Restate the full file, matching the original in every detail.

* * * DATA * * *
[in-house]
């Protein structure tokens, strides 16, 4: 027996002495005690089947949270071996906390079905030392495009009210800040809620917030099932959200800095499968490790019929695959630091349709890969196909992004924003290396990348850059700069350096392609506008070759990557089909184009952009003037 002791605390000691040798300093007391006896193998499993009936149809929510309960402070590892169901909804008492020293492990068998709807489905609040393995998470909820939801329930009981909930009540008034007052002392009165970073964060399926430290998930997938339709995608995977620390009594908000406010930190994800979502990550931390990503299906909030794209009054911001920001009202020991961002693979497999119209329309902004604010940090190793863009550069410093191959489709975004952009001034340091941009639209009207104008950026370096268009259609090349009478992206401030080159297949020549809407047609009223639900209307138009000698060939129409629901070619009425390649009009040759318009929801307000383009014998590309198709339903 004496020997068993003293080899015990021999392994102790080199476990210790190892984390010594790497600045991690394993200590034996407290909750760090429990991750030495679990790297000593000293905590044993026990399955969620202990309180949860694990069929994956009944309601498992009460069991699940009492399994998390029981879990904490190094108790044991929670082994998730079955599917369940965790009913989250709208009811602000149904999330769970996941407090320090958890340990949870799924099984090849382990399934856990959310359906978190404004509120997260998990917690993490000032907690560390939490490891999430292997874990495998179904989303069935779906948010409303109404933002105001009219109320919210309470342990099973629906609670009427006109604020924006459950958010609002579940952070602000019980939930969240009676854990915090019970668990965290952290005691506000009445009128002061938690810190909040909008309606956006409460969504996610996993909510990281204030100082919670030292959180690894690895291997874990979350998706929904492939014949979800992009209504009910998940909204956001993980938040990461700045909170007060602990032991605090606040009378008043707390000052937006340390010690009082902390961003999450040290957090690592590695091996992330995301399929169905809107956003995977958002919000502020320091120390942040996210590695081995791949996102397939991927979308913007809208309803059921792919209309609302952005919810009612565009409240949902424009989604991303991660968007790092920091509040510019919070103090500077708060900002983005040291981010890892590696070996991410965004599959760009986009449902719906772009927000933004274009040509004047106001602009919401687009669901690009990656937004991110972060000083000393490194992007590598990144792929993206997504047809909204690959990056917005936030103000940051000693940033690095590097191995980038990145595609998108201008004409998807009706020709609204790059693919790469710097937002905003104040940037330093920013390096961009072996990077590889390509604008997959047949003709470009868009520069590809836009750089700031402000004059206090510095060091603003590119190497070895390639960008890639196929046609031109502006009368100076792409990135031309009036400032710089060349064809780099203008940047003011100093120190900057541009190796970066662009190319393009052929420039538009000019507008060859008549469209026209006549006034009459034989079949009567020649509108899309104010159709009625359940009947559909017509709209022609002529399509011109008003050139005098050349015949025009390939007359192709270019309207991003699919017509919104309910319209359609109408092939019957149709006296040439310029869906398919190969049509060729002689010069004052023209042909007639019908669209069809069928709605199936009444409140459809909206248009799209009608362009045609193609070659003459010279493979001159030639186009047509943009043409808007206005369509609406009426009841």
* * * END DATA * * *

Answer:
[in-house]
């Protein structure tokens, strides 16, 4: 027996002495005690089947949270071996906390079905030392495009009210800040809620917030099932959200800095499968490790019929695959630091349709890969196909992004924003290396990348850059700069350096392609506008070759990557089909184009952009003037 002791605390000691040798300093007391006896193998499993009936149809929510309960402070590892169901909804008492020293492990068998709807489905609040393995998470909820939801329930009981909930009540008034007052002392009165970073964060399926430290998930997938339709995608995977620390009594908000406010930190994800979502990550931390990503299906909030794209009054911001920001009202020991961002693979497999119209329309902004604010940090190793863009550069410093191959489709975004952009001034340091941009639209009207104008950026370096268009259609090349009478992206401030080159297949020549809407047609009223639900209307138009000698060939129409629901070619009425390649009009040759318009929801307000383009014998590309198709339903 004496020997068993003293080899015990021999392994102790080199476990210790190892984390010594790497600045991690394993200590034996407290909750760090429990991750030495679990790297000593000293905590044993026990399955969620202990309180949860694990069929994956009944309601498992009460069991699940009492399994998390029981879990904490190094108790044991929670082994998730079955599917369940965790009913989250709208009811602000149904999330769970996941407090320090958890340990949870799924099984090849382990399934856990959310359906978190404004509120997260998990917690993490000032907690560390939490490891999430292997874990495998179904989303069935779906948010409303109404933002105001009219109320919210309470342990099973629906609670009427006109604020924006459950958010609002579940952070602000019980939930969240009676854990915090019970668990965290952290005691506000009445009128002061938690810190909040909008309606956006409460969504996610996993909510990281204030100082919670030292959180690894690895291997874990979350998706929904492939014949979800992009209504009910998940909204956001993980938040990461700045909170007060602990032991605090606040009378008043707390000052937006340390010690009082902390961003999450040290957090690592590695091996992330995301399929169905809107956003995977958002919000502020320091120390942040996210590695081995791949996102397939991927979308913007809208309803059921792919209309609302952005919810009612565009409240949902424009989604991303991660968007790092920091509040510019919070103090500077708060900002983005040291981010890892590696070996991410965004599959760009986009449902719906772009927000933004274009040509004047106001602009919401687009669901690009990656937004991110972060000083000393490194992007590598990144792929993206997504047809909204690959990056917005936030103000940051000693940033690095590097191995980038990145595609998108201008004409998807009706020709609204790059693919790469710097937002905003104040940037330093920013390096961009072996990077590889390509604008997959047949003709470009868009520069590809836009750089700031402000004059206090510095060091603003590119190497070895390639960008890639196929046609031109502006009368100076792409990135031309009036400032710089060349064809780099203008940047003011100093120190900057541009190796970066662009190319393009052929420039538009000019507008060859008549469209026209006549006034009459034989079949009567020649509108899309104010159709009625359940009947559909017509709209022609002529399509011109008003050139005098050349015949025009390939007359192709270019309207991003699919017509919104309910319209359609109408092939019957149709006296040439310029869906398919190969049509060729002689010069004052023209042909007639019908669209069809069928709605199936009444409140459809909206248009799209009608362009045609193609070659003459010279493979001159030639186009047509943009043409808007206005369509609406009426009841």